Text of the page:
Genetically edited pigs raise hopes for transplanting animal organs into humans

Genetically modified pigs

Genetically edited piglets are helping scientists take a major step on the path towards using live animal organs in humans, also known as xenotransplantation.

By removing potentially harmful retroviruses found in pig DNA, the experiments are opening up the possibility of humans one day safely receiving pig organs, according to the study published in the journal Science.

The first pig-to-human organ transplants could occur within two years, geneticist Dr George Church told The New York Times. The scientists removed porcine endogenous retroviruses (PERV) in the pigs using the CRISPR gene-editing technique. Researchers from Harvard University and biotech startup eGenesis took cells from pigs and snipped the viral DNA from their genomes, and then cloned the edited cells.

These edited cells were then developed into embryos and grown into genetically identical piglets. The cloning process hasn't been fully perfected yet — out of the thousands of embryos transferred to 17 sows, only 15 piglets remain alive. However they are all successfully PERV inactivated, with the oldest one at four months old. The scientists are now conducting long-term studies to see the impact of the gene editing.

The research was an "important advance" in addressing safety concerns about possible viral transmission during organ transplantation, eGenesis chief scientific officer Luhan Yang said. There are still many other hurdles to overcome before successful xenotransplantation could occur. The next stage of research would involve more genetic changes to pigs to modify the organs, as well as more lab tests before testing in humans can occur.
What's the deal with the retroviruses?

Since the 1960s, surgeons have made various attempts to transplant primate organs into people, although these were unsuccessful. Scientists have been looking at the possibility of using pig organs in xenotransplantation for a while now — their organ size is similar to humans, they reproduce quickly and they can be genetically manipulated to reduce the risk of rejection.

This was temporarily halted in 1998, when a group of researchers discovered concerns with PERVs in pigs. They found human embryonic kidney cells became infected when researchers grew pig cells next to them. These human cells then had the ability to infect other human cells, which raised concerns that transplanting the organs into humans could activate the virus and create a new human disease.

But it is still unclear whether PERVs can infect humans and several scientists — including Dr Jay Fishman, who helped author the 1998 study — have now become less concerned. Pig heart valves have already been used in humans for several years, but are treated beforehand so they contain no living cells.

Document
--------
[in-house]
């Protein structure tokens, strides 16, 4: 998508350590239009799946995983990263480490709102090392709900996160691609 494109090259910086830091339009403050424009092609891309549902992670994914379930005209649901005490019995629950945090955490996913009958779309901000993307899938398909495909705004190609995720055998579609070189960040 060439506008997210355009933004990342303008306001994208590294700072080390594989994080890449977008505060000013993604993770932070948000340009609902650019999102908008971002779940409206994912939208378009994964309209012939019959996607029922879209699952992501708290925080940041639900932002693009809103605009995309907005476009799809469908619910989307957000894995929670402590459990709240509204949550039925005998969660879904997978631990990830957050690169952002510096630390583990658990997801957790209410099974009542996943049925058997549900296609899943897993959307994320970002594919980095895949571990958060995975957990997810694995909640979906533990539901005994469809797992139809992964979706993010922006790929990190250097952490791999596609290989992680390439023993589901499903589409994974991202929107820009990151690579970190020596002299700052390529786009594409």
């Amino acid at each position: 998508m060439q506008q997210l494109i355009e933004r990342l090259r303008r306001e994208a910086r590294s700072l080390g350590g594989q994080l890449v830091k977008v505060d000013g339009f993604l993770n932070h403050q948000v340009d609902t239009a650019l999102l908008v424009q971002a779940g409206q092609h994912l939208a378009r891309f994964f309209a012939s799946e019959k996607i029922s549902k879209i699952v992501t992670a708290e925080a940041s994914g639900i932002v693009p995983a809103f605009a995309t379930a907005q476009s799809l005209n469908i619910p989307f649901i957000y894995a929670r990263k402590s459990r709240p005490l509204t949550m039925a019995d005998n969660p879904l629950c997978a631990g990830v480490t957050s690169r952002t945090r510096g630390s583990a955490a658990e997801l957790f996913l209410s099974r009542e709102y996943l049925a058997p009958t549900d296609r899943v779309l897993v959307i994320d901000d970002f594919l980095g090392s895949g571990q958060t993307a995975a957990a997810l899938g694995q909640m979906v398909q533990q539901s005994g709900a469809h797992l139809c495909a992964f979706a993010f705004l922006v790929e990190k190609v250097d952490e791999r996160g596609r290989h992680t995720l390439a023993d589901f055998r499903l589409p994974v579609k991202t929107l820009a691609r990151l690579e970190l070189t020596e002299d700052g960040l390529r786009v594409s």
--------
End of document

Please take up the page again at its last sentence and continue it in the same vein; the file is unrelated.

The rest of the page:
And the treatment of severe burns already involves animal tissue, with human skin cells cultured using animal feeder layers, harvested and then grafter onto the patient's wound to assist healing.
How many people (and pigs) could this affect?

In Australia, 1,713 people received organ donations in 2016.

And while the number of organ donors is rising year on year, about 1,400 people are waiting for organ donations at any one time, with an estimated 100 Australians dying on waiting lists each year. About 4-5 million pigs are killed in Australia each year, mostly for meat. But scientists argue the pigs involved in their experiments would represent a small percentage of that total, and would be used to save human lives.

In 2015, just under 1.3 million animals were used in research and teaching in Australia which caused at least a minor level of distress, according to Humane Research Australia.

The National Health and Medical Research Council (NHMRC) code for the care and use of animals for scientific purposes states that all teaching and research activities "must balance whether the potential effects on the wellbeing of the animals involved is justified by the potential benefits".
ABC 

Genetically edited pigs raise hopes for transplanting animal organs into humans Genetically edited pigs raise hopes for transplanting animal organs into humans Reviewed by Nene Sochi-Okereke on Friday, 11 August 2017 Rating: 5

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